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Most conflict resolution exercises fail because people focus on “winning” it all. But as Larry David, and many famed negotiators, have said, “a good compromise is one where both parties leave dissatisfied.” To successfully navigate difficult conversations at work, we instead need to focus on finding common ground by identifying our shared values and goals.

4 Steps Towards Finding Common Ground with Anyone

  • Do Your Research
  • Practice Cognitive Reframing
  • Identify Your Biases
  • Share an Agenda

As conflict resolution and difficult conversations are often one in the same, the first step towards finding common ground is to show up prepared. Like many things in work and life, the more you know about the issue at hand, the better. How did this conflict come about? Where did it transform from constructive to problematic? Do you understand all the pieces and parts at play?

Dig in and ask questions to understand the nature of the problem, its history, and any possible solutions. Once you have all the information, it will be easier to see the issue at hand from different perspectives (which will come in handy as we move down this list).

  • Do Your Research
  • Practice Cognitive Reframing
  • Identify Your Biases
  • Share an Agenda

Dig in and ask questions to understand the nature of the problem, its history, and any possible solutions. Once you have all the information, it will be easier to see the issue at hand from different perspectives (which will come in handy as we move down this list).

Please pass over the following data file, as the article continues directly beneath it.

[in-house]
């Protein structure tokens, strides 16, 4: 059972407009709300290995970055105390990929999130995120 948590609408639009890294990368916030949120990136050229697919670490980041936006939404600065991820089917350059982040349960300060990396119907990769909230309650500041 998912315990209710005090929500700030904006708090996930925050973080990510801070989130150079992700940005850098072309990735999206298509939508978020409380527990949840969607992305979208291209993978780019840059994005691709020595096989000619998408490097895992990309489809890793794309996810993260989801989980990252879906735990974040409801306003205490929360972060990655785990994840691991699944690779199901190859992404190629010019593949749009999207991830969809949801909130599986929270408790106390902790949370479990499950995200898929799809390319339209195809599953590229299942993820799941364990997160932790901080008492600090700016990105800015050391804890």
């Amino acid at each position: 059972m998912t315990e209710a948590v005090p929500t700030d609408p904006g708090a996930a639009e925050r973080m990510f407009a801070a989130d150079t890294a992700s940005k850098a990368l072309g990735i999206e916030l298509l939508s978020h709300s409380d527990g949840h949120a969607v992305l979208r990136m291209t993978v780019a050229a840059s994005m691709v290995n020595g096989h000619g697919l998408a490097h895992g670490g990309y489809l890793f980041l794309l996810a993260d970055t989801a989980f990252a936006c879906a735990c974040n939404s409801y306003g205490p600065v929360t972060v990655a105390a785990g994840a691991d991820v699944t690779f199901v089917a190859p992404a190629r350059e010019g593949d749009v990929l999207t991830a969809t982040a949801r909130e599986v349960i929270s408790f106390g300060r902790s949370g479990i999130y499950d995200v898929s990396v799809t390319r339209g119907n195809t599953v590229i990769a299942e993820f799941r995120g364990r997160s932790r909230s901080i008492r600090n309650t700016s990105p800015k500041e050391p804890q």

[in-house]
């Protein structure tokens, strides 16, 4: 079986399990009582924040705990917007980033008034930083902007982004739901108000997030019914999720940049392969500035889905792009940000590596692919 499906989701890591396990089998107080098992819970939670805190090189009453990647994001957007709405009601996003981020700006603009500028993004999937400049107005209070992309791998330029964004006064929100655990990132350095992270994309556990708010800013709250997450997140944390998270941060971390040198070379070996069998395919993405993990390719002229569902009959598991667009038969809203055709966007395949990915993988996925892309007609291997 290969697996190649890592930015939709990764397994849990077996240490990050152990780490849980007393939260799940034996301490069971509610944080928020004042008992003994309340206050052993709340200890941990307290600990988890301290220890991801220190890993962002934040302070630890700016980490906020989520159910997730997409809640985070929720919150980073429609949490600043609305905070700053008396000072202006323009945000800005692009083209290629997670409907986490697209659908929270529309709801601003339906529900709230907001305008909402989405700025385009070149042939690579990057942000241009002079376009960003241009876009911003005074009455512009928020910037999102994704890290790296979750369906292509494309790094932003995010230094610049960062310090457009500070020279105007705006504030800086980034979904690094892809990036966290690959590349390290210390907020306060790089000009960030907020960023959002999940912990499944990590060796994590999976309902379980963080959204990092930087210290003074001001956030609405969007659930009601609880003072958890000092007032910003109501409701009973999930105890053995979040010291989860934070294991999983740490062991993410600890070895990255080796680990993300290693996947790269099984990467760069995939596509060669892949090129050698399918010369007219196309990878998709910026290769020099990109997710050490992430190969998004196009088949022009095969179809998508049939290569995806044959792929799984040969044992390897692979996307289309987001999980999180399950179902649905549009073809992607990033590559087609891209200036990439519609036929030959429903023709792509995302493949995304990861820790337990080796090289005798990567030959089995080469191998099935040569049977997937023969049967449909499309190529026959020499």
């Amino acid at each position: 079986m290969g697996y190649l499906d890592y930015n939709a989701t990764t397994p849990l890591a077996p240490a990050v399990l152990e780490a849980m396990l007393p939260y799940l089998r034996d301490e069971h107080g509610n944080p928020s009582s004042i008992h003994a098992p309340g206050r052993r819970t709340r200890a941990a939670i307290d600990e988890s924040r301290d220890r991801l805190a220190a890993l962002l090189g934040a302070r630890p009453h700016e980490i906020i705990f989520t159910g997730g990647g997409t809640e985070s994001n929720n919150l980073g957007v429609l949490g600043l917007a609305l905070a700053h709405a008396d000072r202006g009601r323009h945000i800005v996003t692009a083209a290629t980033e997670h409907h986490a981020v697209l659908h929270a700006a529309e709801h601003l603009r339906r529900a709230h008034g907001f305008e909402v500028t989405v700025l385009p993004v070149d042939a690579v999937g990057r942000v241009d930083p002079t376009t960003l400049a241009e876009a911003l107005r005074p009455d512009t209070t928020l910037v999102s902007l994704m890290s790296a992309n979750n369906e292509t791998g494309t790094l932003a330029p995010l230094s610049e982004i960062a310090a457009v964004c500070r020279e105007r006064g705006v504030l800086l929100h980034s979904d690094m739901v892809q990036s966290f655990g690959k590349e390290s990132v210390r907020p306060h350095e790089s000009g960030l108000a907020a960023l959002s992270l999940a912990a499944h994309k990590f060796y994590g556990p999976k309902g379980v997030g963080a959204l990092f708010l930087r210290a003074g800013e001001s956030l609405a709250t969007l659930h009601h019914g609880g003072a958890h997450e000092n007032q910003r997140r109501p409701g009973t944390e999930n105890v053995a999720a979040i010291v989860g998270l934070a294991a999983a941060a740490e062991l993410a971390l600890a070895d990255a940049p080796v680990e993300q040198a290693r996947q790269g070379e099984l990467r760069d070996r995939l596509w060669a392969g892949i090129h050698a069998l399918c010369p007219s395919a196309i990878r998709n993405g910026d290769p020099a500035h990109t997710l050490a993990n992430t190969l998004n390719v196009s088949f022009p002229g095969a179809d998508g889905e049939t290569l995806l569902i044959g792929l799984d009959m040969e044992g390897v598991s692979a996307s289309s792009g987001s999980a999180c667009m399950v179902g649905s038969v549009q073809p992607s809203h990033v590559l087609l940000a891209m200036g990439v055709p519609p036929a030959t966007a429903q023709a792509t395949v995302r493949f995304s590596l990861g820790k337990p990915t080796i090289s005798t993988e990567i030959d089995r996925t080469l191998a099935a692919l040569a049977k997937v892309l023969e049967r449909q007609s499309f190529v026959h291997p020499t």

man working on laptop from home
Example of a short description to the photo above.

Practice Cognitive Reframing

You know how you feel, but it’s important to remind yourself your initial conclusion is only one possible explanation. So rather than continuing to focus on all the reasons you “know”you’re right, it’s time to practice cognitive reframing. Cognitive reframing is a psychological technique helping you to shift your mindset so you can look at a person, relationship, or situation from a new perspective.You gathered all the facts in step 1— use those facts to put yourself in your colleague’s shoes.

Identify Your Biases

We’re all guilty of harboring biases towards other people, whether we are cognizant of them or not. In fact, research found hiring managers who have racial bias overestimate the number of offers to counter offers that a black job seeker will make for their salary. They believe these job seekers are arguing more than they are. As good colleagues and humans, though, we must work to uncovering and acknowledging our biases, helping us to see the other’s perspective better, grow as an individual, and become more successful at conflict resolution and overall negotiations.

Related Blog: 3 Ways to Help Your Team Become More Self-Aware

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